condensation in static caravans, how to combat with double glazing windows and doors
Always try to keep a window open slightly when you are in the caravan to allow good air-flow. If you have double glazing windows this can be done securely by using the ‘night vent facility’ .
- Do not dry clothes inside
- If using a tumble-dryer, ensure the end of the vent-hose is outside
- Do not use gas heaters (and/or gas hobs for a bit of extra warmth as some of us do when its extra cold!) excessively, this will increase moisture
- Use lids on saucepans when cooking
- Use salt pots to collect moisture
- Use a de-humidifier
- Install double glazing windows and doors
- Increase insulation to walls, floors and ceilings (this will also help to retain heat)
- Regulate your heating by keeping it on a lower setting over a longer time frame to heat gradually rather that blasting your thermostat upto full when you first arrive.
Black mould growth is the most common effect of condensation, but mould can appear in many other colours on carpets, clothing and wood. It can also affect walls and ceilings and can damage our health especially for those with chest issues (e.g. asthmatics) who can suffer as a result of the airborne spores. Signs of mould tend to start forming in the coldest areas, so keep an eye on outside corners and seals/ seams. Wet areas on windowsills and floors are other clear indicators of the effects.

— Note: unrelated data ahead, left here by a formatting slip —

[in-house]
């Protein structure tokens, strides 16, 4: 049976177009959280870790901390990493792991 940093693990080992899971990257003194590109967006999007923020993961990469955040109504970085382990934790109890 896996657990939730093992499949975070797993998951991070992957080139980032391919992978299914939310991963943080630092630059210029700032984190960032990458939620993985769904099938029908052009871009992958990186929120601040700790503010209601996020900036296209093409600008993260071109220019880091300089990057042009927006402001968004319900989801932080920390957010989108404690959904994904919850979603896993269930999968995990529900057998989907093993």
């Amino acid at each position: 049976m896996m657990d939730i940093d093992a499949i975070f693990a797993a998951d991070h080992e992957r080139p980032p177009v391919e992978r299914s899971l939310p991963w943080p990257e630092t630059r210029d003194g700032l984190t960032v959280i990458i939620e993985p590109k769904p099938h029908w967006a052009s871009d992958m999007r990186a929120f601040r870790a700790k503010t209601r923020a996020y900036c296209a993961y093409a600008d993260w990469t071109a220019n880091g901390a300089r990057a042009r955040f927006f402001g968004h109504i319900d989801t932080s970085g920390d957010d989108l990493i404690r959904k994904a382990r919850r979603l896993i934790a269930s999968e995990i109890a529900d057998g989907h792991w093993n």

If you do have any signs of mould, mildew or damp, catching it early is the key to preventing any extensive or gradually increasing damage.
If damp areas are visible, take measures to absorb any excess water from windowsills, corners of rooms or anywhere else you can see affected.
If treating areas where mildew is visible, first wipe the area with a damp cloth, cleaning off any black marks or try applying an anti-mould cleaner, this will kill any spores.